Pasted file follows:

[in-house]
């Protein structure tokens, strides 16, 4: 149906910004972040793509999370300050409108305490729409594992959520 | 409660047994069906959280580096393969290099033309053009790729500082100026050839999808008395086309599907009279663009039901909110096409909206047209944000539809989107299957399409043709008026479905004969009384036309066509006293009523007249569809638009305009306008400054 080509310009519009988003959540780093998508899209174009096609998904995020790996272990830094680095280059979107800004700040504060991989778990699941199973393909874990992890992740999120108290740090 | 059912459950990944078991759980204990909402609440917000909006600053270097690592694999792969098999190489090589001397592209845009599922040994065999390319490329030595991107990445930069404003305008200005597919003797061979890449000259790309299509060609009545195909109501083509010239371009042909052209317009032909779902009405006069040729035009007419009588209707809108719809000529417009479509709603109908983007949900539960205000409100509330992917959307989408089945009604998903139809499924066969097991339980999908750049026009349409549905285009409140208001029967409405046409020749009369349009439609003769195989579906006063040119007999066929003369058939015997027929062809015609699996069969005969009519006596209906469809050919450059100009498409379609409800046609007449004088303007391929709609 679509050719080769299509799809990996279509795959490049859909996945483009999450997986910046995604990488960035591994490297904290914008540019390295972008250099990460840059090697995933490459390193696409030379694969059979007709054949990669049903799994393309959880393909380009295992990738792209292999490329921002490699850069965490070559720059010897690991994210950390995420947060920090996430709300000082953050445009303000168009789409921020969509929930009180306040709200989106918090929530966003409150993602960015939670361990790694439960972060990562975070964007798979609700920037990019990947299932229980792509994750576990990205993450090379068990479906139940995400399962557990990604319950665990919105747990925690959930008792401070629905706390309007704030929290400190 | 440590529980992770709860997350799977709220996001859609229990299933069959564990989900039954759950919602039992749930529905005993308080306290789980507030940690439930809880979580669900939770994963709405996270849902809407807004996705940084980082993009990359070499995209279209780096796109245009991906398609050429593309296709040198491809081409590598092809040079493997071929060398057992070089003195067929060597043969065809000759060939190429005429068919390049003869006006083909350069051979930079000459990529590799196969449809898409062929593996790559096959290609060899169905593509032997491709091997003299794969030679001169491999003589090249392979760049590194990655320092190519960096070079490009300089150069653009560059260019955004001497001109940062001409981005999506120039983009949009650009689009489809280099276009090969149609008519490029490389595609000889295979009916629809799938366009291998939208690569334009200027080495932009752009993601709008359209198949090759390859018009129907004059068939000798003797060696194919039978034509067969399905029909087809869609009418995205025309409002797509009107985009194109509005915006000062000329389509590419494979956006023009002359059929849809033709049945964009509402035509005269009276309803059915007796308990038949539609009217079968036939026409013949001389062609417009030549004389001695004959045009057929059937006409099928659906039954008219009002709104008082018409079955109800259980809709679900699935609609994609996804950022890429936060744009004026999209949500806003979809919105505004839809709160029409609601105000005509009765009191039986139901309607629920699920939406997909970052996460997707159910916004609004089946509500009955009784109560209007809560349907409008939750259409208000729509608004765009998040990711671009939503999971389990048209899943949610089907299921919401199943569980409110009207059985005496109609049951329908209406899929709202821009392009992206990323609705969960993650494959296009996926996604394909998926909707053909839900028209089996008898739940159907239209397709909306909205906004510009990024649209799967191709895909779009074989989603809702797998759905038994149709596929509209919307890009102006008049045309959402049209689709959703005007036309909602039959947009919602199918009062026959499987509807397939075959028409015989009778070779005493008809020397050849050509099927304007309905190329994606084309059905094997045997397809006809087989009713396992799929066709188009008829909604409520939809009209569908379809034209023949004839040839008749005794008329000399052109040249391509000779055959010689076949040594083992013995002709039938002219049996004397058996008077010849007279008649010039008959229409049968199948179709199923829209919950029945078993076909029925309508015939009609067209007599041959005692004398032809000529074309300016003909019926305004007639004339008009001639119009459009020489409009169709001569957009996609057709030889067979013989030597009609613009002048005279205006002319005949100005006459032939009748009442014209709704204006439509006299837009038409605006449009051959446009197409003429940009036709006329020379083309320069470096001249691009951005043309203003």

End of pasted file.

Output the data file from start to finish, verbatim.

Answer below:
[in-house]
């Protein structure tokens, strides 16, 4: 149906910004972040793509999370300050409108305490729409594992959520 | 409660047994069906959280580096393969290099033309053009790729500082100026050839999808008395086309599907009279663009039901909110096409909206047209944000539809989107299957399409043709008026479905004969009384036309066509006293009523007249569809638009305009306008400054 080509310009519009988003959540780093998508899209174009096609998904995020790996272990830094680095280059979107800004700040504060991989778990699941199973393909874990992890992740999120108290740090 | 059912459950990944078991759980204990909402609440917000909006600053270097690592694999792969098999190489090589001397592209845009599922040994065999390319490329030595991107990445930069404003305008200005597919003797061979890449000259790309299509060609009545195909109501083509010239371009042909052209317009032909779902009405006069040729035009007419009588209707809108719809000529417009479509709603109908983007949900539960205000409100509330992917959307989408089945009604998903139809499924066969097991339980999908750049026009349409549905285009409140208001029967409405046409020749009369349009439609003769195989579906006063040119007999066929003369058939015997027929062809015609699996069969005969009519006596209906469809050919450059100009498409379609409800046609007449004088303007391929709609 679509050719080769299509799809990996279509795959490049859909996945483009999450997986910046995604990488960035591994490297904290914008540019390295972008250099990460840059090697995933490459390193696409030379694969059979007709054949990669049903799994393309959880393909380009295992990738792209292999490329921002490699850069965490070559720059010897690991994210950390995420947060920090996430709300000082953050445009303000168009789409921020969509929930009180306040709200989106918090929530966003409150993602960015939670361990790694439960972060990562975070964007798979609700920037990019990947299932229980792509994750576990990205993450090379068990479906139940995400399962557990990604319950665990919105747990925690959930008792401070629905706390309007704030929290400190 | 440590529980992770709860997350799977709220996001859609229990299933069959564990989900039954759950919602039992749930529905005993308080306290789980507030940690439930809880979580669900939770994963709405996270849902809407807004996705940084980082993009990359070499995209279209780096796109245009991906398609050429593309296709040198491809081409590598092809040079493997071929060398057992070089003195067929060597043969065809000759060939190429005429068919390049003869006006083909350069051979930079000459990529590799196969449809898409062929593996790559096959290609060899169905593509032997491709091997003299794969030679001169491999003589090249392979760049590194990655320092190519960096070079490009300089150069653009560059260019955004001497001109940062001409981005999506120039983009949009650009689009489809280099276009090969149609008519490029490389595609000889295979009916629809799938366009291998939208690569334009200027080495932009752009993601709008359209198949090759390859018009129907004059068939000798003797060696194919039978034509067969399905029909087809869609009418995205025309409002797509009107985009194109509005915006000062000329389509590419494979956006023009002359059929849809033709049945964009509402035509005269009276309803059915007796308990038949539609009217079968036939026409013949001389062609417009030549004389001695004959045009057929059937006409099928659906039954008219009002709104008082018409079955109800259980809709679900699935609609994609996804950022890429936060744009004026999209949500806003979809919105505004839809709160029409609601105000005509009765009191039986139901309607629920699920939406997909970052996460997707159910916004609004089946509500009955009784109560209007809560349907409008939750259409208000729509608004765009998040990711671009939503999971389990048209899943949610089907299921919401199943569980409110009207059985005496109609049951329908209406899929709202821009392009992206990323609705969960993650494959296009996926996604394909998926909707053909839900028209089996008898739940159907239209397709909306909205906004510009990024649209799967191709895909779009074989989603809702797998759905038994149709596929509209919307890009102006008049045309959402049209689709959703005007036309909602039959947009919602199918009062026959499987509807397939075959028409015989009778070779005493008809020397050849050509099927304007309905190329994606084309059905094997045997397809006809087989009713396992799929066709188009008829909604409520939809009209569908379809034209023949004839040839008749005794008329000399052109040249391509000779055959010689076949040594083992013995002709039938002219049996004397058996008077010849007279008649010039008959229409049968199948179709199923829209919950029945078993076909029925309508015939009609067209007599041959005692004398032809000529074309300016003909019926305004007639004339008009001639119009459009020489409009169709001569957009996609057709030889067979013989030597009609613009002048005279205006002319005949100005006459032939009748009442014209709704204006439509006299837009038409605006449009051959446009197409003429940009036709006329020379083309320069470096001249691009951005043309203003």